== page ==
Wood pellet boilers do so much more than cut your carbon emissions, but they are incredibly good at doing just that – while oil, gas and coal are fossil fuels produced deep within the earth’s crust over millions of years, wood pellet heat relies on trees, whose life cycle is much shorter and easier to harvest sustainably.
Both fossil fuels and trees contain “sequestered” carbon; in other words, carbon from the atmosphere or other sources is locked into the organic matter. Once that sequestered carbon has been released from fossil fuels, it takes much longer to sequester carbon from the atmosphere back into fossil fuels than it takes for trees to complete the same process.
Burning wood or wood pellets is considered carbon-neutral because it does not increase the amount of CO2 cycling through the atmosphere. Carbon is continually cycling through all living plants and animals – the natural growth and decomposition of wood is a short-term carbon cycle, whereas fossil fuels’ natural carbon cycle is significantly longer – by millions of years.
Growing trees converts atmospheric CO2 to biomass, and naturally decomposing (or burning) trees release CO2 back into the atmosphere, replacing what was just removed.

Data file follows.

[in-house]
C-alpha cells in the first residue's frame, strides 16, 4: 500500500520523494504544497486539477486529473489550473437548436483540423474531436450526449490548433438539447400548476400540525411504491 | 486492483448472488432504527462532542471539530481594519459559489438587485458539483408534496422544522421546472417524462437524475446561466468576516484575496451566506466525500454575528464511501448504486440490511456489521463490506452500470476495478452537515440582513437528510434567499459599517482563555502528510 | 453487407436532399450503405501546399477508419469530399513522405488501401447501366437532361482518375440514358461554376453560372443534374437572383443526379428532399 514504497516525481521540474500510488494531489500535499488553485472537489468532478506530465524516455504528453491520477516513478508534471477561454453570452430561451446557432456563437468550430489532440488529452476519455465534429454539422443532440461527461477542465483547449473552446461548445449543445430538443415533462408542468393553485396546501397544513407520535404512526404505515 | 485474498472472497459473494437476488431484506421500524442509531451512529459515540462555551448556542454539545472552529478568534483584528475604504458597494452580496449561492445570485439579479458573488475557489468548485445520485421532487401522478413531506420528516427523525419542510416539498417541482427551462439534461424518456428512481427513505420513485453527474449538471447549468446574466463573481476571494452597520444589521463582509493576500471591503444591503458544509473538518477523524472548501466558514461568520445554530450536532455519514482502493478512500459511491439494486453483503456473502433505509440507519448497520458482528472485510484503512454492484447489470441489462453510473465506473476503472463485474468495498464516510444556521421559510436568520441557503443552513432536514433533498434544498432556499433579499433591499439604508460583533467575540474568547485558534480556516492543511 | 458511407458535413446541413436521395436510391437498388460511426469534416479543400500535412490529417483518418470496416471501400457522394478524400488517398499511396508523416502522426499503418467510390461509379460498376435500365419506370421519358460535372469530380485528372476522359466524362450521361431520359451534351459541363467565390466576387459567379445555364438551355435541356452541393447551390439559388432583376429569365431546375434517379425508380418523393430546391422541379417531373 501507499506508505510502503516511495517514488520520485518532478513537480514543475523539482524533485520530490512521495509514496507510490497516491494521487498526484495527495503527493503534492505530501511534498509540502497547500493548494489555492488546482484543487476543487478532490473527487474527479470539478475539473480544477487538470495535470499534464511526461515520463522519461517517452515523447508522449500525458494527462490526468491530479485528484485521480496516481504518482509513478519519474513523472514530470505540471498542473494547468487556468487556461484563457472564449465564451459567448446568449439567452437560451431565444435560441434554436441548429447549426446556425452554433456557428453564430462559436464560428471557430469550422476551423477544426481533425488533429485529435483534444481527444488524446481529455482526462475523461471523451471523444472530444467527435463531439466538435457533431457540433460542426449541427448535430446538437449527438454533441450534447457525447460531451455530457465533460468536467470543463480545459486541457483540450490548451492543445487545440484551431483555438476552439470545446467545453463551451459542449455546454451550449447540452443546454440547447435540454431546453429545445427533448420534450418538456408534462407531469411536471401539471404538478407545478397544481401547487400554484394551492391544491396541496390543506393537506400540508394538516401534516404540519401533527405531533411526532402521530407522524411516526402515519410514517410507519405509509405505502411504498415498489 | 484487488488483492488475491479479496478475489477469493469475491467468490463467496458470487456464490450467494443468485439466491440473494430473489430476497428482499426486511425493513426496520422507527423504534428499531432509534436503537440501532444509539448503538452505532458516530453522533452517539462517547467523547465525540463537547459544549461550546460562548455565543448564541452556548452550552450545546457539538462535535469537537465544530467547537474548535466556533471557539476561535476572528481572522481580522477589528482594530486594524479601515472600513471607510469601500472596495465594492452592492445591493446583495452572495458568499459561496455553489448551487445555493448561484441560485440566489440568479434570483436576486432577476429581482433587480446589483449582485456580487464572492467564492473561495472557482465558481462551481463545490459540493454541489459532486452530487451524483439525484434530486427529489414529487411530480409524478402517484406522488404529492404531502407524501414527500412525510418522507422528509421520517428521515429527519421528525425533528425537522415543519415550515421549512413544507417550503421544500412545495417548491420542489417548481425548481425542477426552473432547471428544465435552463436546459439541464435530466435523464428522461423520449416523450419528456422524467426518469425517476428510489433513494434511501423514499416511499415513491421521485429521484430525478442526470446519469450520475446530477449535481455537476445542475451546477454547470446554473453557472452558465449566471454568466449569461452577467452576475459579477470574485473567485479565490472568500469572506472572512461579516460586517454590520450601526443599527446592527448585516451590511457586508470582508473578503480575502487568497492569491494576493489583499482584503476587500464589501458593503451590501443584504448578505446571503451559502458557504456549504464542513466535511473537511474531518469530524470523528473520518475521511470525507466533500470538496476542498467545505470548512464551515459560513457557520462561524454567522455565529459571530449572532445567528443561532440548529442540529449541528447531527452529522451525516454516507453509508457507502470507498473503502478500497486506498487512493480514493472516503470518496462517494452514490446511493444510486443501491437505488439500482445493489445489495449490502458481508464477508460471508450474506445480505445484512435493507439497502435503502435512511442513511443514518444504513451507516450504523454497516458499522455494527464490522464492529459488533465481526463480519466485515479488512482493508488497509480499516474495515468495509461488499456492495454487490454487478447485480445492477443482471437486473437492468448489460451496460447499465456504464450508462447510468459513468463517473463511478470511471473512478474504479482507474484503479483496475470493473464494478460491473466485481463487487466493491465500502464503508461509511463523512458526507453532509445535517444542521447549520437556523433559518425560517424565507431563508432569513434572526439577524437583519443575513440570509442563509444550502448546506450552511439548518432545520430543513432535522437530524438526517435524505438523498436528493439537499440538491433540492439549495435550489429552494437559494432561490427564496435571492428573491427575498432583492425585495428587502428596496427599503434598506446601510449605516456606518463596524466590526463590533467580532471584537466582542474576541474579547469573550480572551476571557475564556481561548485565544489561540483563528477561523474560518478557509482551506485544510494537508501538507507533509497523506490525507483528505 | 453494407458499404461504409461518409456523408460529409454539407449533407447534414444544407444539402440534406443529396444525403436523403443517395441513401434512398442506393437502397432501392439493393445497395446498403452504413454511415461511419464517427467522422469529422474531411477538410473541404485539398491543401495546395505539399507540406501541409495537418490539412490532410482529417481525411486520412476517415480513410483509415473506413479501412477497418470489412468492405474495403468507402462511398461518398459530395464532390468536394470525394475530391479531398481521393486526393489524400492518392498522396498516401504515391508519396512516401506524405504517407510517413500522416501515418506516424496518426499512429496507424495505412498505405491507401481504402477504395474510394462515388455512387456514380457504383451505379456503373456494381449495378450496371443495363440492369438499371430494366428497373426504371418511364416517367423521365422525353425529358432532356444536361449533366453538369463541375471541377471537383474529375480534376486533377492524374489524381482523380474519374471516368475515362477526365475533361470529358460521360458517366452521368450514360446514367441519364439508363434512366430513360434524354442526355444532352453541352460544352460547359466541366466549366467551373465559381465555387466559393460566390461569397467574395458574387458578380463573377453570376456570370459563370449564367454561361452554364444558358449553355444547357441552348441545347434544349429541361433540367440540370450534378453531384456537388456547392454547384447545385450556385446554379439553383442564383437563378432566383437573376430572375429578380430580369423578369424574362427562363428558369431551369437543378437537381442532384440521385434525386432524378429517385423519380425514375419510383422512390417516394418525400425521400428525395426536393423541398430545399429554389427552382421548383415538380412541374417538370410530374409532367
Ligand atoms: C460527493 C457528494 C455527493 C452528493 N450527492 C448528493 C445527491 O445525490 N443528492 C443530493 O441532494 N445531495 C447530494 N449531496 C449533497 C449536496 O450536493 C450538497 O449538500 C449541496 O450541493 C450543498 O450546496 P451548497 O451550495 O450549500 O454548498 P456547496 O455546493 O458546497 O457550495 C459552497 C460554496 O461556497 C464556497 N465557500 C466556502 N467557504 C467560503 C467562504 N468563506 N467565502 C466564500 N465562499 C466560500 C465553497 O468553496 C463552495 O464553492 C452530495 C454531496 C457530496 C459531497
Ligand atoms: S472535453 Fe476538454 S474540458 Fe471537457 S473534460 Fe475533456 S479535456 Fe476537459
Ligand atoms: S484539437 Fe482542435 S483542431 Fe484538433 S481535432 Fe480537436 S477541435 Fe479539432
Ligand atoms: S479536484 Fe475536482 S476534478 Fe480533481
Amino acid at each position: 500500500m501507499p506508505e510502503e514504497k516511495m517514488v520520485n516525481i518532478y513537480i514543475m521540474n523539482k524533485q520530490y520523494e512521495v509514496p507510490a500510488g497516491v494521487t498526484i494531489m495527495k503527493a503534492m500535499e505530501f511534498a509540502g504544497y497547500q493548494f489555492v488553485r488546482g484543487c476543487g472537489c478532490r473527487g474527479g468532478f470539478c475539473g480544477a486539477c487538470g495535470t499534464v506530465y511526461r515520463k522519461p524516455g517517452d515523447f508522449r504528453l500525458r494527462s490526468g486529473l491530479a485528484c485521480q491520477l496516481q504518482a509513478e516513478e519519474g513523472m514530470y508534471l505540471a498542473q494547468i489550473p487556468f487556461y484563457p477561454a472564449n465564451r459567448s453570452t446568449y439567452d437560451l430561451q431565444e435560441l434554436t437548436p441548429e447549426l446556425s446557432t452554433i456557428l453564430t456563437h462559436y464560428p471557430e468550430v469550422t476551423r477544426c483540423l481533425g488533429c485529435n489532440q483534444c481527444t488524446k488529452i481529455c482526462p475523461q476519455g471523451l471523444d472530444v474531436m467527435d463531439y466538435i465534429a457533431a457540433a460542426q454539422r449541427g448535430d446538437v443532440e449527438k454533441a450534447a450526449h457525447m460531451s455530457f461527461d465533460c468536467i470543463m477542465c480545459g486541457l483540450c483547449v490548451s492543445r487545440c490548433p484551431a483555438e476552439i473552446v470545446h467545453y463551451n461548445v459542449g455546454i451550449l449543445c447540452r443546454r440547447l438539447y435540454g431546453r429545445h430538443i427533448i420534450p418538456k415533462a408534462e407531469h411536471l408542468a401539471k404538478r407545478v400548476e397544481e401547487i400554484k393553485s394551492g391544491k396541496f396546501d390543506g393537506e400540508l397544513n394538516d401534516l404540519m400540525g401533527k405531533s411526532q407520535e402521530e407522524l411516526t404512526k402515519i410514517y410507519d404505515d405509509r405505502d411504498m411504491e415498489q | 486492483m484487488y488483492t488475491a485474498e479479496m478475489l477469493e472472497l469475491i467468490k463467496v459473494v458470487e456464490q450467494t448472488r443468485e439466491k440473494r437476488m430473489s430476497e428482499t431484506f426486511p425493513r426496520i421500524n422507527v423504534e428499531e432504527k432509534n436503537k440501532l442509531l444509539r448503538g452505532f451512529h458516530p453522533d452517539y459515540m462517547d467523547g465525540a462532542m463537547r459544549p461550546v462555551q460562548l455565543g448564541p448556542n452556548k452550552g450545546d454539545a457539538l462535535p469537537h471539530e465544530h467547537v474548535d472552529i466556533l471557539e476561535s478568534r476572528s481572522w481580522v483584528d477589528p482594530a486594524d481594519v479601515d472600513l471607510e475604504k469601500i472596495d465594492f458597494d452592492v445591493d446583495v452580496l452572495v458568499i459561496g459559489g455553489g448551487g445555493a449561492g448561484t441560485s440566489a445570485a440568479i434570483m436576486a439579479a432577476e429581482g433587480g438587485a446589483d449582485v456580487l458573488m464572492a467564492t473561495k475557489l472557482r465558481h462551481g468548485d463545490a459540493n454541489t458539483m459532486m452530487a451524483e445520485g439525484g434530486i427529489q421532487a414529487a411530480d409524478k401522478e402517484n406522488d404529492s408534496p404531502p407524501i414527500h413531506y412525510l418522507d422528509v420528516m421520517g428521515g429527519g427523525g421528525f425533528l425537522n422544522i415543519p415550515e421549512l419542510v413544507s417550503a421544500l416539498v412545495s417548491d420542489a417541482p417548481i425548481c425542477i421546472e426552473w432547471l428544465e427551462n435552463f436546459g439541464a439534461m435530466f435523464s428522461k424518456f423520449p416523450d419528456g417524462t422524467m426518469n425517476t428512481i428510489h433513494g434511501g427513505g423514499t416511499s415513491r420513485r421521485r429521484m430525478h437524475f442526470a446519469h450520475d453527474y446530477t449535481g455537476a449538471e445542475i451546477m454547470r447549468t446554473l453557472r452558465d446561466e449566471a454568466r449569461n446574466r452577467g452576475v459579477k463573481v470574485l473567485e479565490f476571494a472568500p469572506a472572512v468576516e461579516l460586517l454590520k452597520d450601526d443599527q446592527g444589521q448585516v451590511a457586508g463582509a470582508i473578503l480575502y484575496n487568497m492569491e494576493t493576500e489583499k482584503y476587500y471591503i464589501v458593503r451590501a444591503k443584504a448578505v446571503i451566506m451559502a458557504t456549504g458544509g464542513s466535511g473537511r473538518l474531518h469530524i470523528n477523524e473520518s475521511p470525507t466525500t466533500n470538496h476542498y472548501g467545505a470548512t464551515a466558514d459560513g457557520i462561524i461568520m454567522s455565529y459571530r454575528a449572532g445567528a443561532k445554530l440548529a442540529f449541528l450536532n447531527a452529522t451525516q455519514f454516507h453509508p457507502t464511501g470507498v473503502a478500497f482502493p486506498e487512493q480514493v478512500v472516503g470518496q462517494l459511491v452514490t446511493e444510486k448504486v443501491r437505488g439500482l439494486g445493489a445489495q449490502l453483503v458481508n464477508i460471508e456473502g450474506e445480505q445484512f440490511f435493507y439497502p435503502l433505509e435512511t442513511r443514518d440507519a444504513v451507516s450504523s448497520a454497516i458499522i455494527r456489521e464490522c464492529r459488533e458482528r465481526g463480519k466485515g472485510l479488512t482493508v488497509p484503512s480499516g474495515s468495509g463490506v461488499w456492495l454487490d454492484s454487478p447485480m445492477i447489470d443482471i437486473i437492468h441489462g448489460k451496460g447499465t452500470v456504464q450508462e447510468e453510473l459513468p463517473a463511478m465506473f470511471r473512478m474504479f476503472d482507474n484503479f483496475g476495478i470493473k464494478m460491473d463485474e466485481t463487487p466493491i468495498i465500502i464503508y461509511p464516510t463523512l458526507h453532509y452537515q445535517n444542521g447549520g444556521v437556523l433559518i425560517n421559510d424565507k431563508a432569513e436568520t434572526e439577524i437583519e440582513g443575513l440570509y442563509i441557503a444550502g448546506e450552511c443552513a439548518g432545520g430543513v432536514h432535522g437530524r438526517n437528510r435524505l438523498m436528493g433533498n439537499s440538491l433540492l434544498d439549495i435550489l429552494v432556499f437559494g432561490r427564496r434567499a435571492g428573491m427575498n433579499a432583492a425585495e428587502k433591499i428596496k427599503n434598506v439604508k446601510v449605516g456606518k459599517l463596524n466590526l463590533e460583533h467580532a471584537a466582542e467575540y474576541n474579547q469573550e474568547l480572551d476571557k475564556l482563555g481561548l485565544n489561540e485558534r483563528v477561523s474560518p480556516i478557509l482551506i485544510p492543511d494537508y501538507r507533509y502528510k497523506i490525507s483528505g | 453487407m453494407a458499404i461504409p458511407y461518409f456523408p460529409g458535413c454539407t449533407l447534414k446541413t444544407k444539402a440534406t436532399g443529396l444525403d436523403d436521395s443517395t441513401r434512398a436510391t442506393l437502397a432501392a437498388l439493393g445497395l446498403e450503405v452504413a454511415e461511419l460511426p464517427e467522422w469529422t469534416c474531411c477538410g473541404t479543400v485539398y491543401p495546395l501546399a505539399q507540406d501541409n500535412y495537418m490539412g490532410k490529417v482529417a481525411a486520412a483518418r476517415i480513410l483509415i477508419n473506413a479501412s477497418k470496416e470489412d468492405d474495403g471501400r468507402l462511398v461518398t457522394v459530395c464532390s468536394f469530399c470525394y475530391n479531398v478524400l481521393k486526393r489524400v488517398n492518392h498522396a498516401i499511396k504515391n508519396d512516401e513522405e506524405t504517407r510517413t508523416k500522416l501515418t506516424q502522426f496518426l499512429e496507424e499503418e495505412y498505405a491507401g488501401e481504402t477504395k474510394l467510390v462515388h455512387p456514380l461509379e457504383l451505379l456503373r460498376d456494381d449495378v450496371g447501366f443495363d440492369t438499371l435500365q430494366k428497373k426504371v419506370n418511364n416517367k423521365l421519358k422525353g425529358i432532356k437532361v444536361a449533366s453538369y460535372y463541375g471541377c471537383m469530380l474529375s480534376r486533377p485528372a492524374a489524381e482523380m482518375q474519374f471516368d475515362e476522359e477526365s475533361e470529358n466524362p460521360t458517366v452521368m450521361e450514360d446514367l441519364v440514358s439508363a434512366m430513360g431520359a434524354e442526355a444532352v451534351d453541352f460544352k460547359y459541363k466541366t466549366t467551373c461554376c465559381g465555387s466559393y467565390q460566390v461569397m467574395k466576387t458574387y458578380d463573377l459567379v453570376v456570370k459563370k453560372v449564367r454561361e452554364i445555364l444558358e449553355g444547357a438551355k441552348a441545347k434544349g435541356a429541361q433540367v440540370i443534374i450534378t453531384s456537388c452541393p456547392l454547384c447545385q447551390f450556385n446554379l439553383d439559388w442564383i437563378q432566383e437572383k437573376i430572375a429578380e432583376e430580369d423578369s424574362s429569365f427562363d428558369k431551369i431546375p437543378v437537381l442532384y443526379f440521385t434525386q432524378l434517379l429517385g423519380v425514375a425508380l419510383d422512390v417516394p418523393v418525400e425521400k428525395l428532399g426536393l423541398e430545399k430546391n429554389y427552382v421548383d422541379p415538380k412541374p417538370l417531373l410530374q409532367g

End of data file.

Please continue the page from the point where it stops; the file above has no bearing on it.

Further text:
This carbon cycle remains in balance when there is no net increase of carbon in the atmosphere – in other words, by replacing the trees that are used for fuel, paper, and other products wherein the wood is ultimately decomposed. Maine’s forestry economy focuses heavily on this balance, working to sustain the production of biomass to support its use.
However, when fossil fuels are burned, there is a net increase of CO2 because most of it represents a surplus of atmospheric carbon not needed for the biomass carbon cycle. Because fossil fuels are currently used in the production of biomass such as wood pellets, there is a small net increase in atmospheric carbon – we adjust for a 10% net increase, which accounts for the 90% decrease in carbon emissions. However, as biofuel become more and more popular, we may see a decrease in the net carbon increase for wood pellets.